CriticaLink provides emergency care when 911 isn't an option

CriticaLink seeks to provide emergency care to people injured in accidents, using trained volunteers

Many of us take for granted that, should we have an accident, the emergency services will be able to help. In some places that's not possible though. CriticaLink, being trialed in Dhaka, Bangladesh, seeks to provide volunteer emergency assistance when it might not be otherwise possible.

CriticaLink was conceived by Jennifer Farrell, who had been a volunteer emergency medical technician whilst at university. Farrell explains to Gizmag that, during a visit to South Africa training people in first aid, she realized that ambulances weren't going into slums and people were dying of treatable injuries as a result.

Having moved on to Bangladesh, Farrell says she saw similar unnecessary deaths due to high levels of traffic congestion making any emergency response very slow. With these experiences in mind, she began looking for a way to connect the people she was training in first response care to accidents that were happening. The result was CriticaLink.

CriticaLink allows people to call an emergency number and report an accident or to submit a report using a mobile app. Information such as location, number of people injured and nature of injuries are provided and the app also allows people to add photos to their report. If the report is identified as a "true emergency" and is in one of the areas that CriticaLink serves, a mobile alert is sent to the trained First Responders in that area with details of the incident.

Once an alert is received, First Responders can reply to advise that they will attend the incident and can check-in when they arrive so that timings and number of attendees can be recorded. Care is provided to the injured individuals and additional information about the accident and injuries can be submitted by the volunteers to help with CriticaLink's tracking and research.

Although Farrell tells Gizmag that's it's too early in the trial to have generated any useful data as yet, she says there have been a number of success stories already. She recalls one from just a few weeks ago when an individual fell off a bus and was severely injured in the street.

A First Responder who happened to be on the scene was able to provide immediate care in the street and use the app and social media to summon other members of his team. Along with the other First Responders, he was able to transport the individual to a nearby hospital and then to a larger hospital when it was found that the former was not adequately equipped to care for the patient. The First Responders were also able to contact the victim's family and track down blood donors.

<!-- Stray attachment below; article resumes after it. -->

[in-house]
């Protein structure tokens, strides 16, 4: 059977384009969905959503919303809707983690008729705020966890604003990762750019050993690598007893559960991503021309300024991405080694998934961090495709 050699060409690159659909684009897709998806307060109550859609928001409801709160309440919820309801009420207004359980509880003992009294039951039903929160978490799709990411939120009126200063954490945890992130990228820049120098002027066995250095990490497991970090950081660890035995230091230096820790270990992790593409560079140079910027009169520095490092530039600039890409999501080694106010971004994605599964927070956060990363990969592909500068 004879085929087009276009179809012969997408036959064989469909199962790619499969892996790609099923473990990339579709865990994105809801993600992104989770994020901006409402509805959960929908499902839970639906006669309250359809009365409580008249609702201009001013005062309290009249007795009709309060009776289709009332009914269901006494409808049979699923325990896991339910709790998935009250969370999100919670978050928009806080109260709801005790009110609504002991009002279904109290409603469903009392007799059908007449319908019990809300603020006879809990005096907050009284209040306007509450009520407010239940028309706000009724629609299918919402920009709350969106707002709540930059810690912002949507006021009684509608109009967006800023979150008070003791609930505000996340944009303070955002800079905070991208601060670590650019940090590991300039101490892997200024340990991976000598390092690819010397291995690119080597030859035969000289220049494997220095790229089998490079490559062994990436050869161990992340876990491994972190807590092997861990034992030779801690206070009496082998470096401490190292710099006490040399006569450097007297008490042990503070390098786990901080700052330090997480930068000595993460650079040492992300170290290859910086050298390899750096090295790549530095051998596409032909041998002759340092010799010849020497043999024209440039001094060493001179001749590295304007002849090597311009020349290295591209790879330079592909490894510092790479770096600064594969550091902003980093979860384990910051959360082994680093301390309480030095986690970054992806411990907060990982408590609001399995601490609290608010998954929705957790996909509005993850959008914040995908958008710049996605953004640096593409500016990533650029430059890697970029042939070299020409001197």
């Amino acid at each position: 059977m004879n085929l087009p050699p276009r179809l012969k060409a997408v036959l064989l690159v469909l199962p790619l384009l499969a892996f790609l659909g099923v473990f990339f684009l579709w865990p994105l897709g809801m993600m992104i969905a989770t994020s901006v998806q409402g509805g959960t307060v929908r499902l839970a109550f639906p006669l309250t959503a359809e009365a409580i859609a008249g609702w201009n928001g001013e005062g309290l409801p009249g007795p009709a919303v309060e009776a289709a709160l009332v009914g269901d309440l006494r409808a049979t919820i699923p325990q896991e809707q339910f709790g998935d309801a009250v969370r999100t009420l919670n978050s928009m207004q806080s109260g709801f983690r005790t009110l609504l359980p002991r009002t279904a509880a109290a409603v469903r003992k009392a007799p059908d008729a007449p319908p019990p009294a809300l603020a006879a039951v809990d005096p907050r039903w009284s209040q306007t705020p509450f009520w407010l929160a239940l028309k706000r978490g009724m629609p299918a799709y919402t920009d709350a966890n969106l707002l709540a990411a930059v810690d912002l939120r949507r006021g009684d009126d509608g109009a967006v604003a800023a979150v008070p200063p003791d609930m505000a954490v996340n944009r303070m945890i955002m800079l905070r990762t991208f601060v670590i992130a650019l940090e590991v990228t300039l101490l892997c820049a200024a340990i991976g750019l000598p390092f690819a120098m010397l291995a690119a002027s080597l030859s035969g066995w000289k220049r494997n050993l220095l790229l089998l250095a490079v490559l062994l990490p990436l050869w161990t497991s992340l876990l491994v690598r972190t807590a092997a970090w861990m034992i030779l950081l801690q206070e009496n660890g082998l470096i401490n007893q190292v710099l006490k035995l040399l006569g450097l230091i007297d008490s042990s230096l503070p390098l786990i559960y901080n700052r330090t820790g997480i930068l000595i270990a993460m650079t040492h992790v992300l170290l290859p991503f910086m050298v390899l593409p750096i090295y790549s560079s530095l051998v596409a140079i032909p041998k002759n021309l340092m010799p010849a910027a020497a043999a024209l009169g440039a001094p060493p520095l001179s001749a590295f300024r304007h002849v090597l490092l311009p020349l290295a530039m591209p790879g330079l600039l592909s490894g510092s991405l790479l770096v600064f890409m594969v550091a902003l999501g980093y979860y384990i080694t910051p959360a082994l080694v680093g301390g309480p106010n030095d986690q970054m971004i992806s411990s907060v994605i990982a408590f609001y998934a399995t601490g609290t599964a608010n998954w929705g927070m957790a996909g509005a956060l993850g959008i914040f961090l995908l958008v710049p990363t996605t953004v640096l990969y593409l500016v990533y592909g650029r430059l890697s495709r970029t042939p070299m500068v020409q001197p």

"Her injuries were very severe, and there is no doubt in my mind that, if our First Responders hadn’t been there, she probably would never have made it alive to the hospital where she ultimately received life-saving care," says Farrell. "It is a true testament to the commitment of our First Responders and also how a few people can really impact one life."

Amongst the aspects being looked at in the pilot phase are the extent to which First Responders are responding, their average response time and how response times can be improved. Other aspects being examined include the type of accidents and injuries being reported, the numbers of volunteers needed to cover certain areas and what parts of training need more focus than others.

The pilot phase of CriticaLink launched in Dhaka with the first version of the Android mobile app and an emergency line serving seven areas of the city with about 150 trained volunteers. It started in November 2014 and is expected to continue until December 2015.

Farrell says the organization is currently further developing the app, with iOS and Windows versions, and expanding its coverage within Dhaka and to other cities in Bangladesh. It is also seeking to become financially self-sustaining whilst still offering the service for free.

The video below provides an introduction to CriticaLink.

Source: CriticaLink

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